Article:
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Movie Review: The Express

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The Express is the story of Ernie Davis (played by Rob Brown), the first African American to win the Heisman Trophy. Davis was actually given the moniker of "The Elmira Express" since he was from Elmira, New York. Though based on a true story, the fact that the film's title has been modified to make it more marketable is indicative of the type of glossy Hollywood sports movie Davis' story has been turned into. The movie is a paint-by-numbers translation of that Hollywood standard, the "young athlete with loads of promise who meets a tragic end" — with a small measure of race politics thrown in. All of its potential edginess has been glossed over in favor of rousing action on the gridiron, and the movie suffers for it.

Beginning with Davis as a stuttering youth (Justin Martin), growing up in a small coal town outside of Pittsburgh with his grandfather, Pops (Charles Dutton), he moves to Elmira with his mother, where he joins a small-fry football league. Eventually he is actively being sought after by 50 colleges, no small feat for a black man in 1959. But it isn't until coach Ben Schwartzwalder (Dennis Quaid) and football legend Jim Brown (Darrin Dewitt Henson) come calling that he decides to join their team, the Syracuse Orangemen. As a sophomore, Davis leads the team to an undefeated season and a win over the #2 ranked Texas Longhorns at the Cotton Bowl. Despite facing racism at nearly every point in his life, he eventually becomes the first African American to win the Heisman Trophy and goes on to play for the Cleveland Browns. His career is cut short, before he ever plays one game for the NFL, when he develops leukemia in 1962.

The ExpressThe movie falls prey to the usual downer sports movie touches that have become cliche over time. It's not enough that Davis will meet a tragic end. The viewer's sympathies are immediately manipulated by making the child Davis a stutterer, only for the stammer to disappear once we leave him as a youth. The film cuts to his grandfather's funeral briefly, in the midst of his rapid rise to stardom in college and all the hoopla surrounding it. But is there any emotion attached to the event? When Davis is informed of Pops' death, the camera takes it in from afar, cutting us out from what must be a weighty moment in the athlete's life. We get early hints that Davis is headed for some bad news, in brief scenes where he suffers mysterious nosebleeds. But after a lengthy time spent establishing his astounding career in college (close to 20 minutes on the Cotton Bowl game alone), the discovery of his leukemia, and his response to it, are rushed. We never get an idea of how he coped with his short life after. Even the classic TV movie Brian's Song treated a similar storyline with much more respect, making the tragedy, and its emotional fallout, the centerpiece of its film.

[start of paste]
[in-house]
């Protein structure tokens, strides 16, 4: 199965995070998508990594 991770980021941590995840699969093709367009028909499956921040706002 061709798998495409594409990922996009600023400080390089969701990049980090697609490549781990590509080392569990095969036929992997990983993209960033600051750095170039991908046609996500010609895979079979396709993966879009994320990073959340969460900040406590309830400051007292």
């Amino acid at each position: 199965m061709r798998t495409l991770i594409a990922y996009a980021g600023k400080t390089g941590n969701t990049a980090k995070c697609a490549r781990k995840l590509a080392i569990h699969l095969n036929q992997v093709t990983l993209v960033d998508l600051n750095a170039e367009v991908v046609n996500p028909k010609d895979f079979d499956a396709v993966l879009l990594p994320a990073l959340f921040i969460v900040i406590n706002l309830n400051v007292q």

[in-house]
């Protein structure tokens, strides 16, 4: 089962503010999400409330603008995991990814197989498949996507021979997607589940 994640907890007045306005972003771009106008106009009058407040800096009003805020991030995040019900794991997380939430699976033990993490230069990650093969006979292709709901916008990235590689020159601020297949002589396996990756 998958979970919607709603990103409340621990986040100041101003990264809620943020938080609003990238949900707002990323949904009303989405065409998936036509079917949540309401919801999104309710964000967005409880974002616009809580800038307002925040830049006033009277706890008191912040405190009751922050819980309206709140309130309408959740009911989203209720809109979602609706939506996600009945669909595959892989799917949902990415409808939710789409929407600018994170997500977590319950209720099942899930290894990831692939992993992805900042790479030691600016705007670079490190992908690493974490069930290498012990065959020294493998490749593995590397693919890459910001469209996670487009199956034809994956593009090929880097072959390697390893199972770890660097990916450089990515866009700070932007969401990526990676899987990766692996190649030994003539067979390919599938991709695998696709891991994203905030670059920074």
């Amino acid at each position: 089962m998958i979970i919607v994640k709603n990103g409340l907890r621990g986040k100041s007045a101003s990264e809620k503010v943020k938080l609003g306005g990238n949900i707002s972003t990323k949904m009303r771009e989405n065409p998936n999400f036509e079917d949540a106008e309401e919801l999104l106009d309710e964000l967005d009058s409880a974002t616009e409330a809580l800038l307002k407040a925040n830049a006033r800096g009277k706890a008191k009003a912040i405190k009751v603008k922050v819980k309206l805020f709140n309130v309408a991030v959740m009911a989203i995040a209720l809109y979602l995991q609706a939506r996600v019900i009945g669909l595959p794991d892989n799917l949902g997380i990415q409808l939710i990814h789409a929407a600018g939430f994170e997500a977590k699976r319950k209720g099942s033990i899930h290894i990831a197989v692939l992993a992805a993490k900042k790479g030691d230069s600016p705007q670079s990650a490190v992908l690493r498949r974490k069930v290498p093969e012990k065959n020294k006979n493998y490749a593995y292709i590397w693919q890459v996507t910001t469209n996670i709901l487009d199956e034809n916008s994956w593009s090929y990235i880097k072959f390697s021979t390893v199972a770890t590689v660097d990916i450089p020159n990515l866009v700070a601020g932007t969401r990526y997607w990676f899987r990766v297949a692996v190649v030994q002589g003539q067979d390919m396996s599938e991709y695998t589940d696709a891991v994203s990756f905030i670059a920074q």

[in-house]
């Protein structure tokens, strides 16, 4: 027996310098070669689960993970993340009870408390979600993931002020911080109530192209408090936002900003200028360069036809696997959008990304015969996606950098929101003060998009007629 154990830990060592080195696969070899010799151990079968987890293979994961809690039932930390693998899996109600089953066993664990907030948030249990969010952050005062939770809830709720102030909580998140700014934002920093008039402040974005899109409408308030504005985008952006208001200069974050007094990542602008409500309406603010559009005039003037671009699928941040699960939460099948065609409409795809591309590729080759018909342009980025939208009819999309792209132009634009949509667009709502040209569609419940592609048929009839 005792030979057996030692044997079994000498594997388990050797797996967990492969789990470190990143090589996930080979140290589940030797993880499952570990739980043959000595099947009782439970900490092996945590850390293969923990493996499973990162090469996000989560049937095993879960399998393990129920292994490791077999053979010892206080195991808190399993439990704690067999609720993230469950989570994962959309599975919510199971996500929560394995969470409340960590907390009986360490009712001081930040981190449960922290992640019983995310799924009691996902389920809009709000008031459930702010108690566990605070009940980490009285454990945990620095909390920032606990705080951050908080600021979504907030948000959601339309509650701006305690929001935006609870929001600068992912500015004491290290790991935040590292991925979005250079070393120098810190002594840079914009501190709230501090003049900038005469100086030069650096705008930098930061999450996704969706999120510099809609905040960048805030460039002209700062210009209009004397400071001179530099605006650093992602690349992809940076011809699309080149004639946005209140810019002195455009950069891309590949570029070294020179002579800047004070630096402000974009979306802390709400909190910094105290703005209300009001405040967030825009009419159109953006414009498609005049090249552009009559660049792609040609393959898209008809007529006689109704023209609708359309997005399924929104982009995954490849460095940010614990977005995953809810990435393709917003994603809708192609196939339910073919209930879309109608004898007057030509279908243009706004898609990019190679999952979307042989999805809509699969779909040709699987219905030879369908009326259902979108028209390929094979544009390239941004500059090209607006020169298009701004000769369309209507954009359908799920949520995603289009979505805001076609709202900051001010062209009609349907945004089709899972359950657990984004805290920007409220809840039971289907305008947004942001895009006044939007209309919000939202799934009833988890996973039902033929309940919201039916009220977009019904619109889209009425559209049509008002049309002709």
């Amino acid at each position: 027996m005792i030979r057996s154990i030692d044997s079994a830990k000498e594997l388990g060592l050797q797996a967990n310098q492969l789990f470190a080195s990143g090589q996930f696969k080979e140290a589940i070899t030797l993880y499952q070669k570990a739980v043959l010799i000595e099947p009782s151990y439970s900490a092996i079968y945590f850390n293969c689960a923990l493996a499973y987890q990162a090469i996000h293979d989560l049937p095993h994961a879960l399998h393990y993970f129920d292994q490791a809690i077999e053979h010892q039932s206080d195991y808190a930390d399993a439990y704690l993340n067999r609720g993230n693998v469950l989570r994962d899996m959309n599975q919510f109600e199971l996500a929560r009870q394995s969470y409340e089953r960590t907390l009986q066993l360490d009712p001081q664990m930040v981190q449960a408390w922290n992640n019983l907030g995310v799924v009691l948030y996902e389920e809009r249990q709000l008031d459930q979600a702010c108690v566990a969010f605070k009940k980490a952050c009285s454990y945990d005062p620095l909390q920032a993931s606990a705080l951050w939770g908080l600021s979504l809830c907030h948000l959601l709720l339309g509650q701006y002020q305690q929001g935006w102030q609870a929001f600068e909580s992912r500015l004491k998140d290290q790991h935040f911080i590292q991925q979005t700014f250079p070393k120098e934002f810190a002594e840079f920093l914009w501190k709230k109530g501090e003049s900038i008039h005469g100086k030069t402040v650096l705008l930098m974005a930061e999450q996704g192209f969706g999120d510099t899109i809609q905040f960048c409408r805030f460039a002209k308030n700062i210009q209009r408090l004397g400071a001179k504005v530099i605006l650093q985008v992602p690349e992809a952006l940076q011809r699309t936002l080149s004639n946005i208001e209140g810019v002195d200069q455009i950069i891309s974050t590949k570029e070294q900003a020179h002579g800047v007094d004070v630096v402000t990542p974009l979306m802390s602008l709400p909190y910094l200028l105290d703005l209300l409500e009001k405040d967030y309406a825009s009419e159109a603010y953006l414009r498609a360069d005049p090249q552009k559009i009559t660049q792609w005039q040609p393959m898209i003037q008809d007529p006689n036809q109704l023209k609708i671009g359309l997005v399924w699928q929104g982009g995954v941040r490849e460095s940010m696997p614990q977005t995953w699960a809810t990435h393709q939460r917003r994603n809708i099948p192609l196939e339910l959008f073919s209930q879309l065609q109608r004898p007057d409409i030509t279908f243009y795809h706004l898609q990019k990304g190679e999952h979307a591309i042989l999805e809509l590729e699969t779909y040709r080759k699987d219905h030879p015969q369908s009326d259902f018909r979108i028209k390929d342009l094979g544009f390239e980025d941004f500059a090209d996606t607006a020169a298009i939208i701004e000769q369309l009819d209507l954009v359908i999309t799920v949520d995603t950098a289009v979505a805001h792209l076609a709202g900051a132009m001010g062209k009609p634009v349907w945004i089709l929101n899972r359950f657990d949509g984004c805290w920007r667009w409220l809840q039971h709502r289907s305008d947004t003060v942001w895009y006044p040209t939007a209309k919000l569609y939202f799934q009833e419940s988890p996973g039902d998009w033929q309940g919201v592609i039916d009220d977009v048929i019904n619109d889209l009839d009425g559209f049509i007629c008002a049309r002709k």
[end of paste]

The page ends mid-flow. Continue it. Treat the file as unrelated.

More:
Race politics are included as another in a long line of obstacles for Davis to overcome, but the method in which it is addressed is also typical for Hollywood. Much of this subplot focuses on Davis teaching a white man, Schwartzwalder, why it is wrong to stay quiet when faced with even the subtle racism of the day. We get an appreciation of what this white man learns, and how he becomes a better man for it. As for Davis, we see him attain near-mythic status as the young player who overcame a stammer, Pops' death, nosebleeds, and racism on and off the field to eventually be honored as the best college football player of 1961. Outside of a small obligatory scene where he speaks of it to his cousin, we never get a true sense of how difficult it must have been to face the pressure of having such a symbolic role thrust upon him. I would have been interested in seeing Davis' interactions with Jim Brown, a well-known activist, who similarly had run-ins with the coach over institutionalized racism.

The film is strongest when it's on the field. All the play action is shot tightly, and easier to follow than you might think due to some deft editing and cinematography. With such a dearth of football movies, it is worth watching if just for that. But unless you're a diehard football fanatic, you might want to consider waiting for The Express on video.

The Express opens on October 10 in theaters across the country.

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About Tony Dayoub

  • Larry, ‘Cuse ’87

    Mr. Dayoub says “The viewer’s sympathies are immediately manipulated by making the child Davis a stutterer, only for the stammer to disappear once we leave him as a youth.”

    If Mr. Dayoub had done 2 minutes of research, he would have learned that Ernie WAS a stutterer, a severe handicap that impacted how he socialized, and how he saw/read other people. One has only to read to page 18 of “Ernie Davis: The Elmira Express” by Robert Gallagher, the book upon which the movie is based, for the first reference to this disability. And yes Mr. Dayoub, it was conquered in early adulthood thanks to Ernie’s hard work and perseverance. No sir, not a manipulation, but a quite factual example of the man’s (boy’s?) substance, the fight he took to all the challenges in his life.